Brute Force Attack
In a Brute Force Attack, the adversary tries to guess the username-password combination repeatedly to gain access, without the risk of detection. Reverse Brute Force Attack may be unleashed through Password Spraying where multiple user accounts are sprayed with commonly used passwords such as “password”, “Password123” etc. Also, credentials obtained from dark web are used to hack other accounts that could very possibly be using the same password – a classic case of Credential Stuffing.
Types of Brute Force Attacks
Simple Brute Force Attacks
A simple brute force attack occurs when a hacker attempts to guess a user’s login credentials manually without using any software. This is typically through standard password combinations or personal identification number (PIN) codes.
These attacks are simple because many people still use weak passwords, such as “password123” or “1234,” or practice poor password etiquette, such as using the same password for multiple websites. Passwords can also be guessed by hackers that do minimal reconnaissance work to crack an individual’s potential password, such as the name of their favorite sports team.
A dictionary attack is a basic form of brute force hacking in which the attacker selects a target, then tests possible passwords against that individual’s username. The attack method itself is not technically considered a brute force attack, but it can play an important role in a bad actor’s password-cracking process.
The name “dictionary attack” comes from hackers running through dictionaries and amending words with special characters and numbers. This type of attack is typically time-consuming and has a low chance of success compared to newer, more effective attack methods.
Hybrid Brute Force Attacks
A hybrid brute force attack is when a hacker combines a dictionary attack method with a simple brute force attack. It begins with the hacker knowing a username, then carrying out a dictionary attack and simple brute force methods to discover an account login combination.
The attacker starts with a list of potential words, then experiments with character, letter, and number combinations to find the correct password. This approach allows hackers to discover passwords that combine common or popular words with numbers, years, or random characters, such as “SanDiego123” or “Rover2020.”
Reverse Brute Force Attacks
A reverse brute force attack sees an attacker begin the process with a known password, which is typically discovered through a network breach. They use that password to search for a matching login credential using lists of millions of usernames. Attackers may also use a commonly used weak password, such as “Password123,” to search through a database of usernames for a match.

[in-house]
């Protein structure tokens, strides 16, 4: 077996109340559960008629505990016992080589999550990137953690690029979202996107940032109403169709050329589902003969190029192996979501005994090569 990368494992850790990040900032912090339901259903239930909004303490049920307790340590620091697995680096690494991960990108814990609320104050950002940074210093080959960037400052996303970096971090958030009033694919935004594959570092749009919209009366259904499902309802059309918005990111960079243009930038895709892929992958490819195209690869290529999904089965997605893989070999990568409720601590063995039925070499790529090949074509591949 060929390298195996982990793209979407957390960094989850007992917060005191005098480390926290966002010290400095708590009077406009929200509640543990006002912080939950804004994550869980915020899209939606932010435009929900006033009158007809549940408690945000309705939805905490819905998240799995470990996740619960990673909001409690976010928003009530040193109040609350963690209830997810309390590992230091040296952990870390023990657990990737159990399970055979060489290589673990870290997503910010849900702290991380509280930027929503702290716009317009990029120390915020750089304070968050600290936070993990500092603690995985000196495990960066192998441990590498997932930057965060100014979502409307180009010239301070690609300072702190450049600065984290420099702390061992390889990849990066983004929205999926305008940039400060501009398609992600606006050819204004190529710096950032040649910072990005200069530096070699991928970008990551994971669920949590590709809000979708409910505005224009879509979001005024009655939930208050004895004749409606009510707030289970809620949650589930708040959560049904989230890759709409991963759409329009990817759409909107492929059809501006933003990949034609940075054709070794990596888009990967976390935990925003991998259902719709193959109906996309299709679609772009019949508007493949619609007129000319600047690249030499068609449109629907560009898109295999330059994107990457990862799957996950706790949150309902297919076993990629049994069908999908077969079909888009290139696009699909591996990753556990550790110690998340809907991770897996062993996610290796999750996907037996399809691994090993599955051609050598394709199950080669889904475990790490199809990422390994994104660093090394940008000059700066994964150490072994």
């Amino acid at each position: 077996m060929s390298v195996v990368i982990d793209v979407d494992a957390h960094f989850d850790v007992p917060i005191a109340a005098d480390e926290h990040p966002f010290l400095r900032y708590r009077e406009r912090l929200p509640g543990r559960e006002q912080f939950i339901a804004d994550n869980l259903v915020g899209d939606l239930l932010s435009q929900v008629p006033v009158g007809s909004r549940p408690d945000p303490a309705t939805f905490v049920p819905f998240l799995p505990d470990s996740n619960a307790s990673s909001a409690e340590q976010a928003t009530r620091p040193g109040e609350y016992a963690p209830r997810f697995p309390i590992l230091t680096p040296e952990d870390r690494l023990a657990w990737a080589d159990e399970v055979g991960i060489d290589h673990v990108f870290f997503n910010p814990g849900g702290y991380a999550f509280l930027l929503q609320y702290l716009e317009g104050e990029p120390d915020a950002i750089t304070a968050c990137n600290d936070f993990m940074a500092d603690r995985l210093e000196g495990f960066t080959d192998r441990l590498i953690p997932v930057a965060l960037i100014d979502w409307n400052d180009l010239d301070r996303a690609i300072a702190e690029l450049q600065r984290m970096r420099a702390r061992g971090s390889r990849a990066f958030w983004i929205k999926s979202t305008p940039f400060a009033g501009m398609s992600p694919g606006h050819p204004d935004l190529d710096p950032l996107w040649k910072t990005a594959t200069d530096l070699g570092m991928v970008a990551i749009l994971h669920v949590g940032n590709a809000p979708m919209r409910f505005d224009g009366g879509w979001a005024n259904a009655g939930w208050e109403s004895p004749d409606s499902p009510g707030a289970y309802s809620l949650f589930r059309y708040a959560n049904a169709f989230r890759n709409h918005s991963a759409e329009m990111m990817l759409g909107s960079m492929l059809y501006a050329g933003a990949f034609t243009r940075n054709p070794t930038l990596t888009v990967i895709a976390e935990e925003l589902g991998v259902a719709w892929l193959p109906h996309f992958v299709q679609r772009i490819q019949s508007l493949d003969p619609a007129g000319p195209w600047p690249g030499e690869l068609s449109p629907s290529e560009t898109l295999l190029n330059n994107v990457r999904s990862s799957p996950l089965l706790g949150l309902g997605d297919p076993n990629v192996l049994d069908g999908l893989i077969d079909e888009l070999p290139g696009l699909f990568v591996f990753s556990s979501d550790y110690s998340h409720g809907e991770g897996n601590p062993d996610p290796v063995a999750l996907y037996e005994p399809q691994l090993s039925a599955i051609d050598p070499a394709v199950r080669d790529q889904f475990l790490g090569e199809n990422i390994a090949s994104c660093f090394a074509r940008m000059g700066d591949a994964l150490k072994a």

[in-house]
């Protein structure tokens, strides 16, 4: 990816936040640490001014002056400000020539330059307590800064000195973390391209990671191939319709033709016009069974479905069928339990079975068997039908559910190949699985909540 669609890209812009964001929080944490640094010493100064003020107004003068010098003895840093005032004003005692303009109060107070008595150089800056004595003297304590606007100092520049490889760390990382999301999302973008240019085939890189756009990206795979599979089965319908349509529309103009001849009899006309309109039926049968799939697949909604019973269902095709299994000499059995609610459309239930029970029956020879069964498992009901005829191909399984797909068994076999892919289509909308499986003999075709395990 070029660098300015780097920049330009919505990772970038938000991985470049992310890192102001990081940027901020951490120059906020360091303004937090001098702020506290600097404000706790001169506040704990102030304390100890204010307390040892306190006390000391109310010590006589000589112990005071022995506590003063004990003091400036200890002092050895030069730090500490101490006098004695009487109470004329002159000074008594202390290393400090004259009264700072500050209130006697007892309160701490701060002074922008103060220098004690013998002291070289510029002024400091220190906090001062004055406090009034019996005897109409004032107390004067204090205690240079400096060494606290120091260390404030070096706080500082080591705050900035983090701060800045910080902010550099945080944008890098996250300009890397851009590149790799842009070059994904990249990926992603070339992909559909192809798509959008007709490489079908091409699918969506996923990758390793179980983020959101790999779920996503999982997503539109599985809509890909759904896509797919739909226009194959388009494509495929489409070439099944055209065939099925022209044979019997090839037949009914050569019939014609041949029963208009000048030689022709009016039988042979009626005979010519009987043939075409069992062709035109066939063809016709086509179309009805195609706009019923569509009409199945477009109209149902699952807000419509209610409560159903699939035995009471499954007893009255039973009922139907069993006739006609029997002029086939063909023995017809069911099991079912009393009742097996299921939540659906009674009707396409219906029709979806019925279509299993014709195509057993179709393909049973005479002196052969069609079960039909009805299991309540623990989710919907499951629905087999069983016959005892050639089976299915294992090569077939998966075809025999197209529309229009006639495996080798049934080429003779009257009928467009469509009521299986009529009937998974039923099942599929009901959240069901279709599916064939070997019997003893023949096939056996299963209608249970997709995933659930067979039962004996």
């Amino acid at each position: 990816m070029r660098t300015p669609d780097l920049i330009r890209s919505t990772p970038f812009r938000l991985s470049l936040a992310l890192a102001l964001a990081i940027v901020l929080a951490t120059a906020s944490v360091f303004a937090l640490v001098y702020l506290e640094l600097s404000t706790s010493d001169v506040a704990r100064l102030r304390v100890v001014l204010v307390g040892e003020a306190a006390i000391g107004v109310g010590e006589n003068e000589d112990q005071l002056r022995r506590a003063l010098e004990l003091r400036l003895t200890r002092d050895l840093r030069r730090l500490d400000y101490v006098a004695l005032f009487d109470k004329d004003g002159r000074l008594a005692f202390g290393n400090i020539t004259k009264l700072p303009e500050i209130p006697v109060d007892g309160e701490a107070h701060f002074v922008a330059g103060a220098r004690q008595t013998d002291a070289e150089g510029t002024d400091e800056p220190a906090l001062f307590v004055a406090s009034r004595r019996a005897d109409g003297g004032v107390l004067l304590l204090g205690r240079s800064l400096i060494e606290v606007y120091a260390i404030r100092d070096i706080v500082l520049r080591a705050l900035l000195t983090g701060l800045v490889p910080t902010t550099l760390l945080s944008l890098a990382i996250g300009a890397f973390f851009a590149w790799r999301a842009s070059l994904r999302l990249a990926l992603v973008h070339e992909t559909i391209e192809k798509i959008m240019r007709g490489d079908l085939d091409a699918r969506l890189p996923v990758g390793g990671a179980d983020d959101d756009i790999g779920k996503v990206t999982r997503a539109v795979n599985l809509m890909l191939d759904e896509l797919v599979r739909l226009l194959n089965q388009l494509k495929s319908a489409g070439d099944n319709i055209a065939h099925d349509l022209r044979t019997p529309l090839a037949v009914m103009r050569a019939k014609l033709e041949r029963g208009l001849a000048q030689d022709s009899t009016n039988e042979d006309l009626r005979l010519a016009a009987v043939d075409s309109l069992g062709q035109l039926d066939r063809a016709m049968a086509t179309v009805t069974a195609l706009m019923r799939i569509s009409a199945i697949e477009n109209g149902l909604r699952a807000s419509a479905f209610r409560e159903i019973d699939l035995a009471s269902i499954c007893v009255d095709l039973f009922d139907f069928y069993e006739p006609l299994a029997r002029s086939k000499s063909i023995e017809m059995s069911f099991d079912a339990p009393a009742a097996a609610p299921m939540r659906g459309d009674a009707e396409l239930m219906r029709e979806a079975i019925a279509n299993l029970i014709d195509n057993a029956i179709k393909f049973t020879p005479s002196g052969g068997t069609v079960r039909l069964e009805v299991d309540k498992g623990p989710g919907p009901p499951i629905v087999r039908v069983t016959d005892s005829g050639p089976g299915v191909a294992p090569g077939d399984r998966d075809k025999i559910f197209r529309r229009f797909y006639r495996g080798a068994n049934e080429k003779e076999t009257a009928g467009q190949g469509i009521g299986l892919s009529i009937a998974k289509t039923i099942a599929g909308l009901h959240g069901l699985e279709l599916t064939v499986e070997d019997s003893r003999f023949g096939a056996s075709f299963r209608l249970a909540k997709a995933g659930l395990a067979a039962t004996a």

Credential stuffing preys on users’ weak password etiquettes. Attackers collect username and password combinations they have stolen, which they then test on other websites to see if they can gain access to additional user accounts. This approach is successful if people use the same username and password combination or reuse passwords for various accounts and social media profiles.
- Attackers can sneak into a host and launch offline attacks that tend to be more effective but all the more difficult to detect and thwart.
- Lack of security hygiene, particularly for password creation and maintenance, can lead to an easy win for Brute Force Attack.
- Connections to applications and servers without VPN or strong SSL could make it easier for attacker to take advantage of online mode.
It is crucial for a solution to presume Zero-Trust and rely on contextual awareness and behavioral Analytics to identify attacks. This solution takes into consideration geo location, IP address, time-of-day, device, login frequency and policy violations, along with anomalous user behavior by the leveraging Machine Learning. Also, the platform looks for signs like new login at the host, new connection and new command to identify a potential case for credential stuffing.
Additional scenarios of Brute Force Attack tracked and detected by aiSIEM and aiXDR:
- Large number of failed logins from single/multiple IPs, internal or external, against a single/multiple usernames.
- Failed logins from new geo locations or new user device.
- Large number of Account Lockouts.
- Password spraying brute force attack to breach accounts with simple password.
The solution goes a step further and determines if the attacker has successfully breached the account. Beyond raising alerts, the solution helps eliminate attacks from being successful by pushing policies to the firewalls to block the IP address(s) from where the attacks are originating, or disable the user by pushing the policy to domain controller.